Rangarajan, A. & Weinberg, R. a. Opinion: Comparative biology of mouse versus human cells: modelling human cancer in mice. Nat. Rev. Cancer 3, 952–959 (2003).

  59. 59.

    Gao, H. et al. High-throughput screening using patient-derived tumor xenografts to predict clinical trial drug response. Nat. Med. 21, 1318–1325 (2015).

  60. 60.

    Rosenthal, N. & Brown, S. The mouse ascending: perspectives for human-disease models. Nat. Cell Biol. 9, 993–9 (2007).

  61. 61.

    Cairns, R., Harris, I. & Mak, T. Regulation of cancer cell metabolism. Nat Rev Cancer 11, 85–95 (2011).

  62. 62.

    Zhao, H. et al. Tumor microenvironment derived exosomes pleiotropically modulate cancer cell metabolism. Elife 5, 1–27 (2016).

  63. 63.

    Tatum, J. L. Hypoxia: Importance in tumor biology, noninvasive measurement by imaging, and value of its measurement in the management of cancer therapy. Int. J. Radiat. Biol. 82, 699–757 (2006).

  64. 64.

    Lai, S. K. et al. Drug carrier nanoparticles that penetrate human chronic rhinosinusitis mucus. Biomaterials 32, 6285–6290 (2011).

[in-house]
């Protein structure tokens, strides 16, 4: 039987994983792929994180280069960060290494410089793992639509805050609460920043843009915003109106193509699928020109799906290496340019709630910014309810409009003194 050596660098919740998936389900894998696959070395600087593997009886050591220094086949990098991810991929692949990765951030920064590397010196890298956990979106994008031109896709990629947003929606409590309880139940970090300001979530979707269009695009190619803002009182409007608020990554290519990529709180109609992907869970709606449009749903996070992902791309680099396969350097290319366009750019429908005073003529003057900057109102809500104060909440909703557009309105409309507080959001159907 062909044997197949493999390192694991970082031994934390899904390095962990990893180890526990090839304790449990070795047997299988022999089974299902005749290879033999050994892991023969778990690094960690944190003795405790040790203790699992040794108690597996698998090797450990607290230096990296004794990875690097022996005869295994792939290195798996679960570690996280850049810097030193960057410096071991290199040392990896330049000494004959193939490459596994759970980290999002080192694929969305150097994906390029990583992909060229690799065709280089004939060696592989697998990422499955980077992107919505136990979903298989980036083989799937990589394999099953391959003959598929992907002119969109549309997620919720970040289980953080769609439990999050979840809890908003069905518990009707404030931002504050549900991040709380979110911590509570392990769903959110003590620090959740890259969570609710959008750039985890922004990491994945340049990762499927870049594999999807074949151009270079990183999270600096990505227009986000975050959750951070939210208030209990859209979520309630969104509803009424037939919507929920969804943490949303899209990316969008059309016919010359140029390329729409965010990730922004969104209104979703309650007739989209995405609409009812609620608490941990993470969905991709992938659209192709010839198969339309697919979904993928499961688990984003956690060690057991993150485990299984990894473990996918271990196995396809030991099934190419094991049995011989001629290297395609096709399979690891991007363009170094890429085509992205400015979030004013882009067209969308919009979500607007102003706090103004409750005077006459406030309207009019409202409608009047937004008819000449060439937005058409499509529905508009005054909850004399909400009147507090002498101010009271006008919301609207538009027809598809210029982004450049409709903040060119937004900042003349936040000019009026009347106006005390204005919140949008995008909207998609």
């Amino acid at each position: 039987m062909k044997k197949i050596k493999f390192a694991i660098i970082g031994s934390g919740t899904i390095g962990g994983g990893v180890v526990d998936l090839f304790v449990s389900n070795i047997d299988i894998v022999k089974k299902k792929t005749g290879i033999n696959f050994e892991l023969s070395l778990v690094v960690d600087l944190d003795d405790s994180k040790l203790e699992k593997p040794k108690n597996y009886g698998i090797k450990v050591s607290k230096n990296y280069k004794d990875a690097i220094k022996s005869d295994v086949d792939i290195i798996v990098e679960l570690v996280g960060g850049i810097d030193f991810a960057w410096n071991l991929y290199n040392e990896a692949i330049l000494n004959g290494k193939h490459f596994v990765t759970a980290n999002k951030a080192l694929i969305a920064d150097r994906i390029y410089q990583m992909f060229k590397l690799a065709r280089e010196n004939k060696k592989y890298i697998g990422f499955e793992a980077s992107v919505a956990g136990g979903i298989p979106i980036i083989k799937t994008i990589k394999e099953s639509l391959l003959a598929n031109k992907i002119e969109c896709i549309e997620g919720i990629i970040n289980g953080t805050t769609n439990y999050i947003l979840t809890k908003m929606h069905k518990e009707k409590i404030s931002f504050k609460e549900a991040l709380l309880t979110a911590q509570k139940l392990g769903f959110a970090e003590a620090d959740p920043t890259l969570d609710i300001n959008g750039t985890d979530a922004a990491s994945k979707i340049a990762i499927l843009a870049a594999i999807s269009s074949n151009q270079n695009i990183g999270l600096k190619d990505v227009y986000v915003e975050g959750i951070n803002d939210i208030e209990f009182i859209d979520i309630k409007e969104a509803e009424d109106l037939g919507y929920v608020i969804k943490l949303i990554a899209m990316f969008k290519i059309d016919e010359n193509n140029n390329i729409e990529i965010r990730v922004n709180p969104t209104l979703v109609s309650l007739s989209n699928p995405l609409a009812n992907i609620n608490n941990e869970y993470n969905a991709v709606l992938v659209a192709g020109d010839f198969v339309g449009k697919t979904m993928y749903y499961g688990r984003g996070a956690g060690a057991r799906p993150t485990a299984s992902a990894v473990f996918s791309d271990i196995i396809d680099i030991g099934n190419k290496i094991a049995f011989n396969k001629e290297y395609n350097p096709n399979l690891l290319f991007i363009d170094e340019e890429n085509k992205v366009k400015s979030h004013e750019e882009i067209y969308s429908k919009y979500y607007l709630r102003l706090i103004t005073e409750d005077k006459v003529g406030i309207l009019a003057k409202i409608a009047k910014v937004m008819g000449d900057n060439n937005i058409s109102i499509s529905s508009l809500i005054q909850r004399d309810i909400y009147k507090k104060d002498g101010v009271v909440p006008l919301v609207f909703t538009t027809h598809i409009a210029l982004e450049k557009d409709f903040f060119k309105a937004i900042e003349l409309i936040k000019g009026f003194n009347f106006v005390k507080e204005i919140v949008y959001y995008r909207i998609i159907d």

65. 65.

    Schuster, B. S., Suk, J. S., Woodworth, G. F. & Hanes, J. Nanoparticle diffusion in respiratory mucus from humans without lung disease. Biomaterials 34, 3439–3446 (2013).

  66. 66.

    Dombu, C. Y. & Betbeder, D. Airway delivery of peptides and proteins using nanoparticles. Biomaterials 34, 516–525 (2013).

  67. 67.

    Campbell, R. E. et al. A monomeric red fluorescent protein. Proc. Natl. Acad. Sci. USA 99, 7877–82 (2002).

  68. 68.

    AlSalhi, M. et al. Detection of cancer by optical analysis of body fluids - A single blind study. Technol. Cancer Res. Treat. 10 (2011).

  69. 69.

    Uehlinger, P. et al. In vivo time-resolved spectroscopy of the human bronchial early cancer autofluorescence. J. Biomed. Opt. 14, 24011 (2009).

  70. 70.

    Glanzmann, T., Ballini, J.-P., Van Den Bergh, H. & Wagnieres, G. Time-resolved spectrofluorometer for clinical tissue characterization during endoscopy. Rev. Sci. Instrum. 70, 4067–4077 (1999).

  71. 71.

    Junttila, M. R. & de Sauvage, F. J. Influence of tumour micro-environment heterogeneity on therapeutic response. Nature 501, 346–354 (2013).

  72. 72.

    Liu, R., Wei, S., Chen, J. & Xu, S. Mesenchymal stem cells in lung cancer tumor microenvironment: Their biological properties, influence on tumor growth and therapeutic implications. Cancer Lett. 353, 145–152 (2014).

  73. 73.

    Zhang, J. et al. Intratumor heterogeneity in localized lung adenocarcinomas delineated by multiregion sequencing. Science 346, 256–9 (2014).

  74. 74.

    van Dam, G. M. et al. Intraoperative tumor-specific fluorescence imaging in ovarian cancer by folate receptor-[alpha] targeting: first in-human results. Nat Med 17, 1315–1319 (2011).